Kaiser aims bonuses at group quality, satisfaction levels, individual longevity.

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Physician Compensation Report

The compensation incentives for the roughly 12,000 staff physicians at Kaiser Permanente health plans nationwide, offered in relatively small bonuses and in year-to-year pay hikes, reward mainly clinical quality, patient satisfaction and professional contributions such as administrative work, measured primarily on the group rather than the individual level.

While the precise pay plans vary among Kaiser‘s eight regions, on average 95% of physician compensation is straight annual salary, says Michael Mustille, M.D., associate executive director for external relations of the Permanente Federation. The federation is the national coordinating arm for the Permanente Groups, the separate medical groups that employ the staff physicians in each region. For the numbers of physicians in the eight groups, see table, p. 10.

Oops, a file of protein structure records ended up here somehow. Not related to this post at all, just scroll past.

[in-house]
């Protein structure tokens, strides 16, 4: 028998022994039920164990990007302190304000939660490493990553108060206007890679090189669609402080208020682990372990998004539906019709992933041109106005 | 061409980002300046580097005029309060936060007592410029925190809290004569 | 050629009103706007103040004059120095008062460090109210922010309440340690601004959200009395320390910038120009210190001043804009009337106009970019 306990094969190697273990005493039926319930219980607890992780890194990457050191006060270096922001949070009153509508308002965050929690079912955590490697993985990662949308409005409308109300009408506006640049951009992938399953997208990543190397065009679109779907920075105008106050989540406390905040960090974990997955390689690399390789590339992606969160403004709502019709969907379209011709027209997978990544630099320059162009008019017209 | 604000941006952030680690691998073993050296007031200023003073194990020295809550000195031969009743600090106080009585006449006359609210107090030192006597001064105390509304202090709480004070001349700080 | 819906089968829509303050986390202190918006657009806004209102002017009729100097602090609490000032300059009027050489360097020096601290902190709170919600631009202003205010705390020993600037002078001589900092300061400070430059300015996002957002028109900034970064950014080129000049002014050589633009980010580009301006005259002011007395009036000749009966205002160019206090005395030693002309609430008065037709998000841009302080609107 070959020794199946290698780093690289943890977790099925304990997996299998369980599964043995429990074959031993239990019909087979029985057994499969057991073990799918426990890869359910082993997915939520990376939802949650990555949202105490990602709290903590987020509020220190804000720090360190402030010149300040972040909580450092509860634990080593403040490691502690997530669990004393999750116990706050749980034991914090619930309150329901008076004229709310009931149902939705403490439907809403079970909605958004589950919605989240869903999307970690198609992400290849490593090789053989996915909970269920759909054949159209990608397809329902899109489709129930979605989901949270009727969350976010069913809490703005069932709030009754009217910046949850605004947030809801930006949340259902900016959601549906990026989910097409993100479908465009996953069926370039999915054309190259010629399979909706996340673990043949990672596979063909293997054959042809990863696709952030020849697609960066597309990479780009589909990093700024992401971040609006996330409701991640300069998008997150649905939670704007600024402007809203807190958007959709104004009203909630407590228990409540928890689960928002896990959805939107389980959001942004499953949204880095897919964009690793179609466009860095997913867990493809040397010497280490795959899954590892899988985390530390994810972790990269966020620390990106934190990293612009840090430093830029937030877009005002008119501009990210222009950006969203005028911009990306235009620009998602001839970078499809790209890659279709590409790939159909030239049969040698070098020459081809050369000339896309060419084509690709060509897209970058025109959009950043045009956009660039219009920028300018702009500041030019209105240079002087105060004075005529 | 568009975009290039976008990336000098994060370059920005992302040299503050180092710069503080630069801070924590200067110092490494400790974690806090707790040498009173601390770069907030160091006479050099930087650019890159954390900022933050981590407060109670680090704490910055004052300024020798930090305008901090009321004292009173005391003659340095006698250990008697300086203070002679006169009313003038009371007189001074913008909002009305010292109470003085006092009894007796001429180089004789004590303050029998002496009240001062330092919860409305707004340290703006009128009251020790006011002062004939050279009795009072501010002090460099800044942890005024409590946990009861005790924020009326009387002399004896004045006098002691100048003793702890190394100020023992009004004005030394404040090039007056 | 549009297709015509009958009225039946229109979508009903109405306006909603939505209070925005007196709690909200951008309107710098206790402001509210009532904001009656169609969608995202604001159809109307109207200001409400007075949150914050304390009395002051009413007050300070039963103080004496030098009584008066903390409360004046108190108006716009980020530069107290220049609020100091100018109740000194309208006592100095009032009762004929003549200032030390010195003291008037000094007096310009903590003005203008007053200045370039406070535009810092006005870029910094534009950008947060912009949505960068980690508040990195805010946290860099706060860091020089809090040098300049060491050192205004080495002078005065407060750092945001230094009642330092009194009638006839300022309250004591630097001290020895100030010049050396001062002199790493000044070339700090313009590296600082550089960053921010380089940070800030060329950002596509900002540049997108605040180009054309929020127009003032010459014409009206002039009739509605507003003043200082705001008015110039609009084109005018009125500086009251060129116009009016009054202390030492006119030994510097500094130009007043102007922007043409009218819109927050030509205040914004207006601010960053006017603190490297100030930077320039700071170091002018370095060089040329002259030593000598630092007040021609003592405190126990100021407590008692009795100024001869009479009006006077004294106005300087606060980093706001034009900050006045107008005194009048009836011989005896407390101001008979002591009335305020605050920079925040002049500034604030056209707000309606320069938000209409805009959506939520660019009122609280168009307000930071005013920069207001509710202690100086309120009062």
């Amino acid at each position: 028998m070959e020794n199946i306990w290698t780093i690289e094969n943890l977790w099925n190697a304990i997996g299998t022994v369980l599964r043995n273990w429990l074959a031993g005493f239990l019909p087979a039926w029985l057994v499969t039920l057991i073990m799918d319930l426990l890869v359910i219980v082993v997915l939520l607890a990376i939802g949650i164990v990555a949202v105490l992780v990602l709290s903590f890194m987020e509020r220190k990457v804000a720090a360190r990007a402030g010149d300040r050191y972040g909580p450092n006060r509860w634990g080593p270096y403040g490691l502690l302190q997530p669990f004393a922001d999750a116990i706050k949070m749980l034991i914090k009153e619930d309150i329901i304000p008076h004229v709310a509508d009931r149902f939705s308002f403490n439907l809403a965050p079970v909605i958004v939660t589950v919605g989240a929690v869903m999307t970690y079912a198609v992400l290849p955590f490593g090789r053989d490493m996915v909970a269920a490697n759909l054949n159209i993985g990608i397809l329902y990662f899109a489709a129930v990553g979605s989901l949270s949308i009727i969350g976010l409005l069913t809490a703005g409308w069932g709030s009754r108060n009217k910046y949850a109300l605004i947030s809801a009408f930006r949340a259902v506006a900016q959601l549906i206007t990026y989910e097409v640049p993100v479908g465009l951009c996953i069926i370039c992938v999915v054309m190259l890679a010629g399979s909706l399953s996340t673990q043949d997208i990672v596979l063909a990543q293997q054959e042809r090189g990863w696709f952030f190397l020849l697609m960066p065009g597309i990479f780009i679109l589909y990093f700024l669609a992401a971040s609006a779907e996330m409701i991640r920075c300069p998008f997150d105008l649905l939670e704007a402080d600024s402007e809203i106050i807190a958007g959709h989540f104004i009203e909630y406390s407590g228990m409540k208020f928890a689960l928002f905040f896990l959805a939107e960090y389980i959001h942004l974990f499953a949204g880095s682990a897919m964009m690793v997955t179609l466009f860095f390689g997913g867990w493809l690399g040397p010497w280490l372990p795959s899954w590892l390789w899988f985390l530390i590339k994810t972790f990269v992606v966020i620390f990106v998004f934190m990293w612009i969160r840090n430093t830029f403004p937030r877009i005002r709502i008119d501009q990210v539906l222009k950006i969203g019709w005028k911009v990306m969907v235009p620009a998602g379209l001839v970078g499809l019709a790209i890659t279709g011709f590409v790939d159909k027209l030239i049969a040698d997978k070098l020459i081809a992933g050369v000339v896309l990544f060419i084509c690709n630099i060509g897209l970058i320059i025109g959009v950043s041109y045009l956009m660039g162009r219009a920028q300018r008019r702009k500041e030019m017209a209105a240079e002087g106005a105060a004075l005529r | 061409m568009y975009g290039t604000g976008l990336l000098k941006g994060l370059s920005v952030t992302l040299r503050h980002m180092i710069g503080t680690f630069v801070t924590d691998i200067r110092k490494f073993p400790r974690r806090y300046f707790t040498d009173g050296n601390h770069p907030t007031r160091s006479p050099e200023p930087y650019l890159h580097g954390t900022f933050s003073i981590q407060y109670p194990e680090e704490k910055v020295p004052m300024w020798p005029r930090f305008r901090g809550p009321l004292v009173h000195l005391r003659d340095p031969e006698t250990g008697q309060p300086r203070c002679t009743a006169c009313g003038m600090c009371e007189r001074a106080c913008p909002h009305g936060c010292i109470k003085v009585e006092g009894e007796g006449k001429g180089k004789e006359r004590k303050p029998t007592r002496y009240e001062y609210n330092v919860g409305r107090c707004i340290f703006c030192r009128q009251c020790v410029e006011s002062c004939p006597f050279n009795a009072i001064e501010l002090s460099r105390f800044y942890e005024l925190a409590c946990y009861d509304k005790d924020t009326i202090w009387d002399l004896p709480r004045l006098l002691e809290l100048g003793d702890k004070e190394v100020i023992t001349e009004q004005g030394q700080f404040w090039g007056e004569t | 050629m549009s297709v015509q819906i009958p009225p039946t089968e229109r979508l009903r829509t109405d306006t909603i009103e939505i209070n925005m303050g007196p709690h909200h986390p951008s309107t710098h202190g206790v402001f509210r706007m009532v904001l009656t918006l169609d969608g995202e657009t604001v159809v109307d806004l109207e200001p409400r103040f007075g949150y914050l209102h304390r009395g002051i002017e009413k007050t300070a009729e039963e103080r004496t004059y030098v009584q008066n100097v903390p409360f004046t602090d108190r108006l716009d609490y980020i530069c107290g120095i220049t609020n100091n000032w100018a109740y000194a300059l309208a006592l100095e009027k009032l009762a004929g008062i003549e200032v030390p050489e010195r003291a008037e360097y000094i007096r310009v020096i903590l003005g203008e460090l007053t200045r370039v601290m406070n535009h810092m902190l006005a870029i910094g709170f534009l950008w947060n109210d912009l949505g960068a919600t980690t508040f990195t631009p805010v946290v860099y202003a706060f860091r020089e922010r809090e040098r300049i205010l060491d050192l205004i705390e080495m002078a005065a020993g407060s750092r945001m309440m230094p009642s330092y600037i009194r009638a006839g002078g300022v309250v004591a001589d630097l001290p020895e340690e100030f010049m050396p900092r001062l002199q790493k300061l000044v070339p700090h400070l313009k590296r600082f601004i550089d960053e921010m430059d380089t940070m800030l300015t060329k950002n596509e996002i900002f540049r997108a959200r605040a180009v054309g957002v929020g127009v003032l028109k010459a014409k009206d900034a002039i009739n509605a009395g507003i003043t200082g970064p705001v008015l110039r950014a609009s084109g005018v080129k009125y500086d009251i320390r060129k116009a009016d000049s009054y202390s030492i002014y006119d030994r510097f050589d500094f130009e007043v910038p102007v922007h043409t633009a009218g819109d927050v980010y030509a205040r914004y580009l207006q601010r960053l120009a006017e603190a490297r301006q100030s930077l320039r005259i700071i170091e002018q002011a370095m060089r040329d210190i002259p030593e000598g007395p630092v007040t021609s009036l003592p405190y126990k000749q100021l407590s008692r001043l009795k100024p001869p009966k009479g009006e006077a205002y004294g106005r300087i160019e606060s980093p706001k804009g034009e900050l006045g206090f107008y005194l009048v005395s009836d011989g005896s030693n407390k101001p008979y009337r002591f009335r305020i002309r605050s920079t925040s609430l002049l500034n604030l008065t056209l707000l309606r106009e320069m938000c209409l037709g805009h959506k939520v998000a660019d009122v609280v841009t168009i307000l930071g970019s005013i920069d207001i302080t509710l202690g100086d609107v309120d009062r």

Pursuant to a January 2003 settlement of a lawsuit filed by the California-based Foundation for Taxpayer and Consumer Rights, seeking disclosure of physician incentives, Kaiser‘s national office in Oakland, Calif., released information in July on the basic workings of the Permanente Group pay plans. In addition, Mustille gave PCR a more thorough explanation. For the public information, visit members.kaiserpermanente.org/ kpweb/faqmedcare/entrypage.do, and scroll to physician compensation.